The moment-to-moment action in Rise of the Ronin can be brutal, both in its difficulty, and the chaos of gore, blood splatter on walls, and torn limbs brawls can leave behind. Once again, the AI hasn’t seen the necessary upgrades from the Nioh games, and enemies often rely on the same four or five tactics – and sometimes, similar movesets anyone who played those games will be familiar with.

Combat starts off with a Nioh base, but dilutes its fundamentals in order to – I imagine – make it less intimidating to new players. Nioh’s stance system is one of its most complex and rewarding mechanics. It exists in Ronin in the form of Combat Styles you may or may not unlock over the course of your time, depending on which side missions you do and how much Dojo training you get up to. Boiled down, however, Combat Styles map to Nioh’s stances. Except they take on a more binary form.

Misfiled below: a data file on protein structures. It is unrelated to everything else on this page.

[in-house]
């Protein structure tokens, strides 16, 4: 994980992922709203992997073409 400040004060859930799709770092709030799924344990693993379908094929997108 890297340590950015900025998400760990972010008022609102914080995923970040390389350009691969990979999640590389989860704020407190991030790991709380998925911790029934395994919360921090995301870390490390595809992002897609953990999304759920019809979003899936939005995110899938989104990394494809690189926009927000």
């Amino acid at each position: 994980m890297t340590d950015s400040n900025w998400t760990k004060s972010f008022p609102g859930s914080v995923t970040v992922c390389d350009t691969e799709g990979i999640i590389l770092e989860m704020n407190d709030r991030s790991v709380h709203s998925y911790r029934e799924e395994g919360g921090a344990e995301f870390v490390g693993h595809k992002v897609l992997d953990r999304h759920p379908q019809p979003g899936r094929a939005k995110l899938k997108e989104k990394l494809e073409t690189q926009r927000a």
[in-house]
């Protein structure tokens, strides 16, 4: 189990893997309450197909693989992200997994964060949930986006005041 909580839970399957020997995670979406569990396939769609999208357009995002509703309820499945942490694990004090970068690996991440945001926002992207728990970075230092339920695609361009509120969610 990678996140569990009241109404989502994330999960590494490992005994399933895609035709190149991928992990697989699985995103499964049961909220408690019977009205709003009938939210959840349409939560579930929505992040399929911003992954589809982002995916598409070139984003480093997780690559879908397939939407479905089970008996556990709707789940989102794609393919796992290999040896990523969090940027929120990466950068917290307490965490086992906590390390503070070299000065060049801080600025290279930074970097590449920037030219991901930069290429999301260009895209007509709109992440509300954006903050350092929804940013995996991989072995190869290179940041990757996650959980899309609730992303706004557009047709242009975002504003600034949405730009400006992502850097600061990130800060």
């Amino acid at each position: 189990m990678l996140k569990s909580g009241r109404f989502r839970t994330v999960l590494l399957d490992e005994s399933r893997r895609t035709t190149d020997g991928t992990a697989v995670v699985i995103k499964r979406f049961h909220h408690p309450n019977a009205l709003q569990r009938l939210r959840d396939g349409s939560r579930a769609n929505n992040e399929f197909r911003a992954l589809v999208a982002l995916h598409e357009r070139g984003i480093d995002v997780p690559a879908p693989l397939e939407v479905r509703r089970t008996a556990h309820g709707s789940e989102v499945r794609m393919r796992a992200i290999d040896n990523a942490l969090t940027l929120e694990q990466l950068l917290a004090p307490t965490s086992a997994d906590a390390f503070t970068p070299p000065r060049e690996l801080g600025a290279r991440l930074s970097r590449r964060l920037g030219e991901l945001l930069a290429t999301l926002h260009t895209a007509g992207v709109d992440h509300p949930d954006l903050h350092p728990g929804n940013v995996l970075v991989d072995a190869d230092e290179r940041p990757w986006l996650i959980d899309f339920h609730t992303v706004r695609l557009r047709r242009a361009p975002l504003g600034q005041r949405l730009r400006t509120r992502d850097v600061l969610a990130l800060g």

The game explains that one style could deal more damage to certain enemies, while another less. You’re asked to keep an eye on their HP bar to see whether switching to a different style will deal more damage. In Nioh, the decision to switch stances was a entirely up to you, which added an element of skill and decision-making that’s absent here. I stayed in mid stance for almost the entirety of my first Nioh playthrough, for instance. It wasn’t until my second go that I understood why stances exist, and how to use each one effectively. You don’t have such agency in Ronin.


Glider? I barely knew ‘er. | Image credit: Team Ninja, Sony Interactive Entertainment

Likewise, the core flow of Nioh’s combat revolved around landing enough consecutive hits to limit the stamina (ki) bar of your opponent, which staggers them, opening them up for a critical attack that deals heavy damage. The same flow is present in Ronin, albeit with a few modifications that make things marginally more interesting. Landing a parry – called Counterspark here – can terrify an enemy, leading it to lose stamina even faster. There’s also a hierarchy of units that make it so killing a high-ranking officer demoralises those around them, which rewards going after the biggest fish.